So would this be another example of the "speaking" being the gerund in English, but in Spanish it uses the infinitive?
I'm trying to learn the difference between the gerund and present participle, since I never before knew that they were two seperate things!
I believe that I'm starting to get the hang of it at this stage now.
You're right, aga, avoid is a transitive verb so it has to have an object (a noun, a pronoun, a noun phrase, or a gerund - a gerund IS a noun, function-wise). So, as rspreng explained, infinitives like this are normally used in place of an -ing form (¡No fumár! = No smoking!) -- in Spanish. But we're translating to English, so we use to+Verb+Gerund. Incidentally, avoid is one of those not-too-many verbs that we DO NOT follow with a -to+verb things. For example, we can say "I like TO DANCE." or "I like DANCING.", but we can't say "I enjoy TO DANCE." We can only say "I enjoy DANCING." The verbs enjoy and avoid fall in the same category.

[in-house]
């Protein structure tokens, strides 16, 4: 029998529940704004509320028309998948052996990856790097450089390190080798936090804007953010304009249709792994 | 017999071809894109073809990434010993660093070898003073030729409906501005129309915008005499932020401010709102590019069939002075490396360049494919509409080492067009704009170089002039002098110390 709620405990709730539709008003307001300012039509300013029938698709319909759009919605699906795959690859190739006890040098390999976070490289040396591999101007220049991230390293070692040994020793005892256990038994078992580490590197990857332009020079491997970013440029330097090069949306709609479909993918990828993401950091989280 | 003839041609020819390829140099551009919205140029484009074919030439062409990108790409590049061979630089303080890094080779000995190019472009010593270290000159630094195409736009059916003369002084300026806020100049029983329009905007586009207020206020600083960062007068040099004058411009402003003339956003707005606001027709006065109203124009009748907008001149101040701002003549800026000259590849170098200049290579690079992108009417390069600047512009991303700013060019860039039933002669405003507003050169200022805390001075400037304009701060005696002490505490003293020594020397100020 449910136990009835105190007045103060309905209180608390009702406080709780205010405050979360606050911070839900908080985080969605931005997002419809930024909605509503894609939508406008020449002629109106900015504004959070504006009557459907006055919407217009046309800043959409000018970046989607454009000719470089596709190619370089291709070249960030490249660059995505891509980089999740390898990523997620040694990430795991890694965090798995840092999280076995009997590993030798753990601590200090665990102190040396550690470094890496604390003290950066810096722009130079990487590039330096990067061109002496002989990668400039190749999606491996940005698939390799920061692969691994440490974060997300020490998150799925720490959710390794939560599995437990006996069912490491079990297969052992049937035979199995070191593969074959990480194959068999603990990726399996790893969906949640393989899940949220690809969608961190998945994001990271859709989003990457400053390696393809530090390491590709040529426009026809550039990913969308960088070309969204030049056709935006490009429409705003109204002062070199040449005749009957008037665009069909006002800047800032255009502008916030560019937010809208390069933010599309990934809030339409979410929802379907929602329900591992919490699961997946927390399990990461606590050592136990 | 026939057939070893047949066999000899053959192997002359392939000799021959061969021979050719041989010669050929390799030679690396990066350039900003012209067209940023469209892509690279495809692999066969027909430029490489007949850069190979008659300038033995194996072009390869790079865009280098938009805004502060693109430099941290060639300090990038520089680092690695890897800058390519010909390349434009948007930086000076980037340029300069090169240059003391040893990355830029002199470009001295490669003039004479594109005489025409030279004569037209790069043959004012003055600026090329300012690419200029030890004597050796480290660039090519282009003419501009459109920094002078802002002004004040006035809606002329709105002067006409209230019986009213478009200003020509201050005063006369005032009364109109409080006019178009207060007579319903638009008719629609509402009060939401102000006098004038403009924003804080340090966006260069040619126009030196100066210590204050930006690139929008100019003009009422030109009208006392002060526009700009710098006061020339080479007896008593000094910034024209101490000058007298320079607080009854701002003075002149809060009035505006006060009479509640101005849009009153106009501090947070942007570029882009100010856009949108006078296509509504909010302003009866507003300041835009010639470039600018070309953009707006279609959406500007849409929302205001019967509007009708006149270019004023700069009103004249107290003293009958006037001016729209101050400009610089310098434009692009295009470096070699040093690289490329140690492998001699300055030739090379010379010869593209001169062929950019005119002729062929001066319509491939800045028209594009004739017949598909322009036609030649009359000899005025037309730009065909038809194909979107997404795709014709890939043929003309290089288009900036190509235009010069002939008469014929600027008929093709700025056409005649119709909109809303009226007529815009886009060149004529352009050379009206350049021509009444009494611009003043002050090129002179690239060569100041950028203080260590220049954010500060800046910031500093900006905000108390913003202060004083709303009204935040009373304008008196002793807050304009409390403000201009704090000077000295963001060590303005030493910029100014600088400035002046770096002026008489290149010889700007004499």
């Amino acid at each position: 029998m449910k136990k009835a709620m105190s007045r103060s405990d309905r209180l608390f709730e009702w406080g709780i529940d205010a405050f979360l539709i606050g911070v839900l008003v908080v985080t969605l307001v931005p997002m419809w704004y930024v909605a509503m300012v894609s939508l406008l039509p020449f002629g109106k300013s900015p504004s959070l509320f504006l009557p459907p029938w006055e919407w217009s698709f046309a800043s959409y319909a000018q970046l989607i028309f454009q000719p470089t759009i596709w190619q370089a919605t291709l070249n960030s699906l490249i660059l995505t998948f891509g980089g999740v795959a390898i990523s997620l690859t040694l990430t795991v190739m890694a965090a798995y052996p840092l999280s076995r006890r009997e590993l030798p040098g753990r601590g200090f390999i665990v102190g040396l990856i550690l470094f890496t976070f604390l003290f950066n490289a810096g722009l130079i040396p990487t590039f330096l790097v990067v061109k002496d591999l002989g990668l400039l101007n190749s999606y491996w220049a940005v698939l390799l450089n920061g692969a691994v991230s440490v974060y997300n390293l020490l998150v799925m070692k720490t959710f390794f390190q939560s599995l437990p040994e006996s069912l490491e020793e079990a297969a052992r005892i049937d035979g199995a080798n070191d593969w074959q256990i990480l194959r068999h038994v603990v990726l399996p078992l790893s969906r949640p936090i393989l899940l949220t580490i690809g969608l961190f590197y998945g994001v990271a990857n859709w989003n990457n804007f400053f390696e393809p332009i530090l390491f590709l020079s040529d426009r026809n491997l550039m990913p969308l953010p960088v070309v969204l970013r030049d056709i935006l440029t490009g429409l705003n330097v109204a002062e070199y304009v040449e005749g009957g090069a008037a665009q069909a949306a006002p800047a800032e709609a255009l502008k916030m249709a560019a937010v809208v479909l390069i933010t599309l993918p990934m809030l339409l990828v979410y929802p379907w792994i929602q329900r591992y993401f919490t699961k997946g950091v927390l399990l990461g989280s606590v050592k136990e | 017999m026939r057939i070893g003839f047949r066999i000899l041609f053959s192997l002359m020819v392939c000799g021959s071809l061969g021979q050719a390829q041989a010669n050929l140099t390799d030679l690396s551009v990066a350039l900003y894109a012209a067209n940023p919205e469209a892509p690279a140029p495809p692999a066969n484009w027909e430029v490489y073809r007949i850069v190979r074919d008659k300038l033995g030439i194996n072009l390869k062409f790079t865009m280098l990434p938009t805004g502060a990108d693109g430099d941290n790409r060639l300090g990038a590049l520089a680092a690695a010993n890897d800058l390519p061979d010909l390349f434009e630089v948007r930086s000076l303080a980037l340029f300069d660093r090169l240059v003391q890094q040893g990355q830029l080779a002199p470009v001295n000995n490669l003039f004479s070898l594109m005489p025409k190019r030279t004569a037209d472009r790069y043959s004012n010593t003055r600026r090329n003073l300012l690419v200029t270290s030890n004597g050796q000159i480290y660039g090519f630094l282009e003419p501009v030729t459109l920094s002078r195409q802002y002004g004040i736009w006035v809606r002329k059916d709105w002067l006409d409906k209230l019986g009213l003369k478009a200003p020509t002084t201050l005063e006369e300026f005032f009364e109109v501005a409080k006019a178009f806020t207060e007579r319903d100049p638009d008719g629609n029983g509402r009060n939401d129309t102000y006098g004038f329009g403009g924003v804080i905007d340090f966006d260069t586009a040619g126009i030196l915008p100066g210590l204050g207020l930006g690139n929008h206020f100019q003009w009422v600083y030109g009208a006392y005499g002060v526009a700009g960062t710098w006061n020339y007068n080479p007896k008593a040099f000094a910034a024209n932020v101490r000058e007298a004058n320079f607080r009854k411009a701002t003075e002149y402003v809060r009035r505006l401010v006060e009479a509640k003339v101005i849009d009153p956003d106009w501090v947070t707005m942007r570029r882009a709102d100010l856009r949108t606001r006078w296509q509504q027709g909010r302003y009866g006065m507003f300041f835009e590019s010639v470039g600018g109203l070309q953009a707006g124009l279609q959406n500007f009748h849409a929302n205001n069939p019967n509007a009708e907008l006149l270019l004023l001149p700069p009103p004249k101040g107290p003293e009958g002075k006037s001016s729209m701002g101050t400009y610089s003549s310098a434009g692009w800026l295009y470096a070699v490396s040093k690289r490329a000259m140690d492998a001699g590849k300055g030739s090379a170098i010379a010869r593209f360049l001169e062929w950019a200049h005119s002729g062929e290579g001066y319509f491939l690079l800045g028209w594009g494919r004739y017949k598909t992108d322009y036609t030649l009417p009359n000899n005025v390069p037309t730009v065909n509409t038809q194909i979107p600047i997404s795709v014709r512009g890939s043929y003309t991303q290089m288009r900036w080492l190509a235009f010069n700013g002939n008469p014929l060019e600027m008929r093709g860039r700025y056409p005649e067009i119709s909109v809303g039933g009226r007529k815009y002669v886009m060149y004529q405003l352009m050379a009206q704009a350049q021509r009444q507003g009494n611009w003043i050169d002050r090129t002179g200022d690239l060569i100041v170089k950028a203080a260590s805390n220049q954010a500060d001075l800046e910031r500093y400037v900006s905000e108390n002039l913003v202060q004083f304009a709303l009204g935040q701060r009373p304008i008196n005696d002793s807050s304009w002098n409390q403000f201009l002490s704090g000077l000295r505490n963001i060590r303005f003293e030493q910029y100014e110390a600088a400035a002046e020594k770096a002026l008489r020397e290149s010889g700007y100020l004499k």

@12345ann: banshees.beat's question is a very valid one, and his is a reasonable question. hablar is an infinitive, and so is to talk, so yeah, he's right in distinguishing the Gerund vs the Present Participle (each has different functions in an English sentence). But then, rspreng is right, too, that it's awkward to say to avoid to talk in English; it should be "to avoid TALKING. I guess this is why Duo gave the "to avoid talking as the right answer because that is how you would actually say it in English.